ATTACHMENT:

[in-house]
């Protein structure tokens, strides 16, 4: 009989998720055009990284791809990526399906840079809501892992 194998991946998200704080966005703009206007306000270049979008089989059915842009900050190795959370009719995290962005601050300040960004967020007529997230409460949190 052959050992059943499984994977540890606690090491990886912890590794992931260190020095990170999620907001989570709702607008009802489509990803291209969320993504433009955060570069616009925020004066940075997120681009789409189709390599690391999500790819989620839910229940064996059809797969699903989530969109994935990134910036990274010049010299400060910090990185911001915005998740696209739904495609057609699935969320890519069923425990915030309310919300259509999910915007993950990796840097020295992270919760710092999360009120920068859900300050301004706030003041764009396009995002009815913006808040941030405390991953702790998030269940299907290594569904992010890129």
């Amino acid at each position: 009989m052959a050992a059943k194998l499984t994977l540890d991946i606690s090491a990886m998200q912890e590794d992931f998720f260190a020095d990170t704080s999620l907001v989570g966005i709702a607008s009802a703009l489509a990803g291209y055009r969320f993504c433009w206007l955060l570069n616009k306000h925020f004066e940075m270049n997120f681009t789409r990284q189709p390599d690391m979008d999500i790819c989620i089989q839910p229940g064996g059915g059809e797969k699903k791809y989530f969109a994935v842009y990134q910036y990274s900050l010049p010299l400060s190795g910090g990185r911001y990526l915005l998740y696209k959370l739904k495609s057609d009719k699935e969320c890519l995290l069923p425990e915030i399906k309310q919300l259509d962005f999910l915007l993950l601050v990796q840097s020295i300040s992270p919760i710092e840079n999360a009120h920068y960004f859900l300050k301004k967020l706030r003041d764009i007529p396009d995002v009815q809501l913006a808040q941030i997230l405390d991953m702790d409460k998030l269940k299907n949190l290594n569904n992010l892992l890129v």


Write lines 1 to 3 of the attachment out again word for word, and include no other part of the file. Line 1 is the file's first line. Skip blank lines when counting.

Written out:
[in-house]
């Protein structure tokens, strides 16, 4: 009989998720055009990284791809990526399906840079809501892992 194998991946998200704080966005703009206007306000270049979008089989059915842009900050190795959370009719995290962005601050300040960004967020007529997230409460949190 052959050992059943499984994977540890606690090491990886912890590794992931260190020095990170999620907001989570709702607008009802489509990803291209969320993504433009955060570069616009925020004066940075997120681009789409189709390599690391999500790819989620839910229940064996059809797969699903989530969109994935990134910036990274010049010299400060910090990185911001915005998740696209739904495609057609699935969320890519069923425990915030309310919300259509999910915007993950990796840097020295992270919760710092999360009120920068859900300050301004706030003041764009396009995002009815913006808040941030405390991953702790998030269940299907290594569904992010890129």
């Amino acid at each position: 009989m052959a050992a059943k194998l499984t994977l540890d991946i606690s090491a990886m998200q912890e590794d992931f998720f260190a020095d990170t704080s999620l907001v989570g966005i709702a607008s009802a703009l489509a990803g291209y055009r969320f993504c433009w206007l955060l570069n616009k306000h925020f004066e940075m270049n997120f681009t789409r990284q189709p390599d690391m979008d999500i790819c989620i089989q839910p229940g064996g059915g059809e797969k699903k791809y989530f969109a994935v842009y990134q910036y990274s900050l010049p010299l400060s190795g910090g990185r911001y990526l915005l998740y696209k959370l739904k495609s057609d009719k699935e969320c890519l995290l069923p425990e915030i399906k309310q919300l259509d962005f999910l915007l993950l601050v990796q840097s020295i300040s992270p919760i710092e840079n999360a009120h920068y960004f859900l300050k301004k967020l706030r003041d764009i007529p396009d995002v009815q809501l913006a808040q941030i997230l405390d991953m702790d409460k998030l269940k299907n949190l290594n569904n992010l892992l890129v």